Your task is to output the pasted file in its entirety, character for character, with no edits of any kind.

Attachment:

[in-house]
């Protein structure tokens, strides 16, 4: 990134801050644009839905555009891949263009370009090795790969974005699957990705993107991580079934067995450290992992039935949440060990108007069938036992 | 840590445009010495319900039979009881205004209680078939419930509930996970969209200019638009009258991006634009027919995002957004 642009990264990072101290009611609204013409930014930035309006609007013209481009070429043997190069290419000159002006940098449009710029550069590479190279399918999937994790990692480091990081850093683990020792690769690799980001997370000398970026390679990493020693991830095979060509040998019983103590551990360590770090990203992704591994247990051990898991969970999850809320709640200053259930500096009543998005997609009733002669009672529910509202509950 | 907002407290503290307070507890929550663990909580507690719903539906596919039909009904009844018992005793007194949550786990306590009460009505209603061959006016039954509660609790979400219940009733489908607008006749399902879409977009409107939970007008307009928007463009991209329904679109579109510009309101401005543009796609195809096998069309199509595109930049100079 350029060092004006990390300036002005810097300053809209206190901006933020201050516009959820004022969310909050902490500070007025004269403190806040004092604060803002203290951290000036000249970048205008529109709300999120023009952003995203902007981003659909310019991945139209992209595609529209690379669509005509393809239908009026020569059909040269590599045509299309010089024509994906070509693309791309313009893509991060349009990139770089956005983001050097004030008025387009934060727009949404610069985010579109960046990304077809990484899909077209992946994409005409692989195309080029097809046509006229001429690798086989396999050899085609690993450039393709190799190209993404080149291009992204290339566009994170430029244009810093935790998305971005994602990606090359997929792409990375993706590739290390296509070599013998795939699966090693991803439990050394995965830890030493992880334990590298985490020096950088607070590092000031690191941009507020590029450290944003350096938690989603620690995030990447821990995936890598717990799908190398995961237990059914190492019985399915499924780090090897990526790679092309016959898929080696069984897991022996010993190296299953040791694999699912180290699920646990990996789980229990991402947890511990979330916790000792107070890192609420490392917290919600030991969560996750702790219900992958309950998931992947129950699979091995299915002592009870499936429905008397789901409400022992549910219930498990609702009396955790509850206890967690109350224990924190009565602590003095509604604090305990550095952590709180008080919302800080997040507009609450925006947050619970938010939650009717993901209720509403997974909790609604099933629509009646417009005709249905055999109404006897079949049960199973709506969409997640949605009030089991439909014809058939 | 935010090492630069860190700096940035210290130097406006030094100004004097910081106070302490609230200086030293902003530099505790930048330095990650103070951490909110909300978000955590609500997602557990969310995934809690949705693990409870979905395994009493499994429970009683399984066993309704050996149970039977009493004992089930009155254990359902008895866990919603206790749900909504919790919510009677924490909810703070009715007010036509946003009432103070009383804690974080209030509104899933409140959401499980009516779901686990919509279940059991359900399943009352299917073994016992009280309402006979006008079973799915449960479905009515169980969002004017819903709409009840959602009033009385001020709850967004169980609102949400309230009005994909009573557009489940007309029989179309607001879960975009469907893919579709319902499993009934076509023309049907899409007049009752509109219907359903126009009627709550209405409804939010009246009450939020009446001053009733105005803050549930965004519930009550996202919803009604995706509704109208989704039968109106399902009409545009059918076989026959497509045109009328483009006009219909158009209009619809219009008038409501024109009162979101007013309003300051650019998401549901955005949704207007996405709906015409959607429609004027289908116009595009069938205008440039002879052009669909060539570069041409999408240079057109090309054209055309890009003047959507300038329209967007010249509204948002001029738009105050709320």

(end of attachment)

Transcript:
[in-house]
């Protein structure tokens, strides 16, 4: 990134801050644009839905555009891949263009370009090795790969974005699957990705993107991580079934067995450290992992039935949440060990108007069938036992 | 840590445009010495319900039979009881205004209680078939419930509930996970969209200019638009009258991006634009027919995002957004 642009990264990072101290009611609204013409930014930035309006609007013209481009070429043997190069290419000159002006940098449009710029550069590479190279399918999937994790990692480091990081850093683990020792690769690799980001997370000398970026390679990493020693991830095979060509040998019983103590551990360590770090990203992704591994247990051990898991969970999850809320709640200053259930500096009543998005997609009733002669009672529910509202509950 | 907002407290503290307070507890929550663990909580507690719903539906596919039909009904009844018992005793007194949550786990306590009460009505209603061959006016039954509660609790979400219940009733489908607008006749399902879409977009409107939970007008307009928007463009991209329904679109579109510009309101401005543009796609195809096998069309199509595109930049100079 350029060092004006990390300036002005810097300053809209206190901006933020201050516009959820004022969310909050902490500070007025004269403190806040004092604060803002203290951290000036000249970048205008529109709300999120023009952003995203902007981003659909310019991945139209992209595609529209690379669509005509393809239908009026020569059909040269590599045509299309010089024509994906070509693309791309313009893509991060349009990139770089956005983001050097004030008025387009934060727009949404610069985010579109960046990304077809990484899909077209992946994409005409692989195309080029097809046509006229001429690798086989396999050899085609690993450039393709190799190209993404080149291009992204290339566009994170430029244009810093935790998305971005994602990606090359997929792409990375993706590739290390296509070599013998795939699966090693991803439990050394995965830890030493992880334990590298985490020096950088607070590092000031690191941009507020590029450290944003350096938690989603620690995030990447821990995936890598717990799908190398995961237990059914190492019985399915499924780090090897990526790679092309016959898929080696069984897991022996010993190296299953040791694999699912180290699920646990990996789980229990991402947890511990979330916790000792107070890192609420490392917290919600030991969560996750702790219900992958309950998931992947129950699979091995299915002592009870499936429905008397789901409400022992549910219930498990609702009396955790509850206890967690109350224990924190009565602590003095509604604090305990550095952590709180008080919302800080997040507009609450925006947050619970938010939650009717993901209720509403997974909790609604099933629509009646417009005709249905055999109404006897079949049960199973709506969409997640949605009030089991439909014809058939 | 935010090492630069860190700096940035210290130097406006030094100004004097910081106070302490609230200086030293902003530099505790930048330095990650103070951490909110909300978000955590609500997602557990969310995934809690949705693990409870979905395994009493499994429970009683399984066993309704050996149970039977009493004992089930009155254990359902008895866990919603206790749900909504919790919510009677924490909810703070009715007010036509946003009432103070009383804690974080209030509104899933409140959401499980009516779901686990919509279940059991359900399943009352299917073994016992009280309402006979006008079973799915449960479905009515169980969002004017819903709409009840959602009033009385001020709850967004169980609102949400309230009005994909009573557009489940007309029989179309607001879960975009469907893919579709319902499993009934076509023309049907899409007049009752509109219907359903126009009627709550209405409804939010009246009450939020009446001053009733105005803050549930965004519930009550996202919803009604995706509704109208989704039968109106399902009409545009059918076989026959497509045109009328483009006009219909158009209009619809219009008038409501024109009162979101007013309003300051650019998401549901955005949704207007996405709906015409959607429609004027289908116009595009069938205008440039002879052009669909060539570069041409999408240079057109090309054209055309890009003047959507300038329209967007010249509204948002001029738009105050709320």